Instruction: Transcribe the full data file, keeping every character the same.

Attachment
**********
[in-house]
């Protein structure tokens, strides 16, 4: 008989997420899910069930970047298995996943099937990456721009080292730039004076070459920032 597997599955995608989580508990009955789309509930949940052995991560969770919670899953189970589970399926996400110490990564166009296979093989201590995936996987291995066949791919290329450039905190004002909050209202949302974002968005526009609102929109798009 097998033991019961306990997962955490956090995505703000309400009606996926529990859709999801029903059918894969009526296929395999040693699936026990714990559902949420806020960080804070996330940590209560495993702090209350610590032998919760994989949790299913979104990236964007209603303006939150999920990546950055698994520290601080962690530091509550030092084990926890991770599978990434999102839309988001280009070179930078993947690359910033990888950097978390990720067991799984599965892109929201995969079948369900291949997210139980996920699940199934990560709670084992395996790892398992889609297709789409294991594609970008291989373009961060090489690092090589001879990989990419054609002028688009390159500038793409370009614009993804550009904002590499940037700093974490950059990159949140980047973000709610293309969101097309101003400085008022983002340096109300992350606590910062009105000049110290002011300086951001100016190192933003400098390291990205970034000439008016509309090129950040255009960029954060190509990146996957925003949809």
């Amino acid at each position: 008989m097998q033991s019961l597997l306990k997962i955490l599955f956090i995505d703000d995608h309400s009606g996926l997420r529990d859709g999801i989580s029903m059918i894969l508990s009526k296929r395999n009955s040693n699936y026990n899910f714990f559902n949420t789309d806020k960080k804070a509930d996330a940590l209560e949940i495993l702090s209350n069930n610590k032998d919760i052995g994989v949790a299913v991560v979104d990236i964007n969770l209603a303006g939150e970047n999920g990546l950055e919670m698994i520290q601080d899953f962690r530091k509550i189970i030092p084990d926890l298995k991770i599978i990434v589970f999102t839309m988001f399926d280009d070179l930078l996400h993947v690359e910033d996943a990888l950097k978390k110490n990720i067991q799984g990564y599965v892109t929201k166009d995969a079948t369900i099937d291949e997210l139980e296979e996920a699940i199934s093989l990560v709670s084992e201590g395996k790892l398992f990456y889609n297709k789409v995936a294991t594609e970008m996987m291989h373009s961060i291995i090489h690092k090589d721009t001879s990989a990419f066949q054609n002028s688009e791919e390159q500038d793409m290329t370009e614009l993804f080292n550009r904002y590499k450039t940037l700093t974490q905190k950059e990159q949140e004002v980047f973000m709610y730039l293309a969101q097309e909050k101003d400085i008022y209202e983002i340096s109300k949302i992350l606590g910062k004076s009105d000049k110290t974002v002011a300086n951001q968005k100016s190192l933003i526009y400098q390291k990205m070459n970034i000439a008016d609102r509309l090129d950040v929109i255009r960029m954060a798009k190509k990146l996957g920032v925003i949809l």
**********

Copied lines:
[in-house]
């Protein structure tokens, strides 16, 4: 008989997420899910069930970047298995996943099937990456721009080292730039004076070459920032 597997599955995608989580508990009955789309509930949940052995991560969770919670899953189970589970399926996400110490990564166009296979093989201590995936996987291995066949791919290329450039905190004002909050209202949302974002968005526009609102929109798009 097998033991019961306990997962955490956090995505703000309400009606996926529990859709999801029903059918894969009526296929395999040693699936026990714990559902949420806020960080804070996330940590209560495993702090209350610590032998919760994989949790299913979104990236964007209603303006939150999920990546950055698994520290601080962690530091509550030092084990926890991770599978990434999102839309988001280009070179930078993947690359910033990888950097978390990720067991799984599965892109929201995969079948369900291949997210139980996920699940199934990560709670084992395996790892398992889609297709789409294991594609970008291989373009961060090489690092090589001879990989990419054609002028688009390159500038793409370009614009993804550009904002590499940037700093974490950059990159949140980047973000709610293309969101097309101003400085008022983002340096109300992350606590910062009105000049110290002011300086951001100016190192933003400098390291990205970034000439008016509309090129950040255009960029954060190509990146996957925003949809």
């Amino acid at each position: 008989m097998q033991s019961l597997l306990k997962i955490l599955f956090i995505d703000d995608h309400s009606g996926l997420r529990d859709g999801i989580s029903m059918i894969l508990s009526k296929r395999n009955s040693n699936y026990n899910f714990f559902n949420t789309d806020k960080k804070a509930d996330a940590l209560e949940i495993l702090s209350n069930n610590k032998d919760i052995g994989v949790a299913v991560v979104d990236i964007n969770l209603a303006g939150e970047n999920g990546l950055e919670m698994i520290q601080d899953f962690r530091k509550i189970i030092p084990d926890l298995k991770i599978i990434v589970f999102t839309m988001f399926d280009d070179l930078l996400h993947v690359e910033d996943a990888l950097k978390k110490n990720i067991q799984g990564y599965v892109t929201k166009d995969a079948t369900i099937d291949e997210l139980e296979e996920a699940i199934s093989l990560v709670s084992e201590g395996k790892l398992f990456y889609n297709k789409v995936a294991t594609e970008m996987m291989h373009s961060i291995i090489h690092k090589d721009t001879s990989a990419f066949q054609n002028s688009e791919e390159q500038d793409m290329t370009e614009l993804f080292n550009r904002y590499k450039t940037l700093t974490q905190k950059e990159q949140e004002v980047f973000m709610y730039l293309a969101q097309e909050k101003d400085i008022y209202e983002i340096s109300k949302i992350l606590g910062k004076s009105d000049k110290t974002v002011a300086n951001q968005k100016s190192l933003i526009y400098q390291k990205m070459n970034i000439a008016d609102r509309l090129d950040v929109i255009r960029m954060a798009k190509k990146l996957g920032v925003i949809l």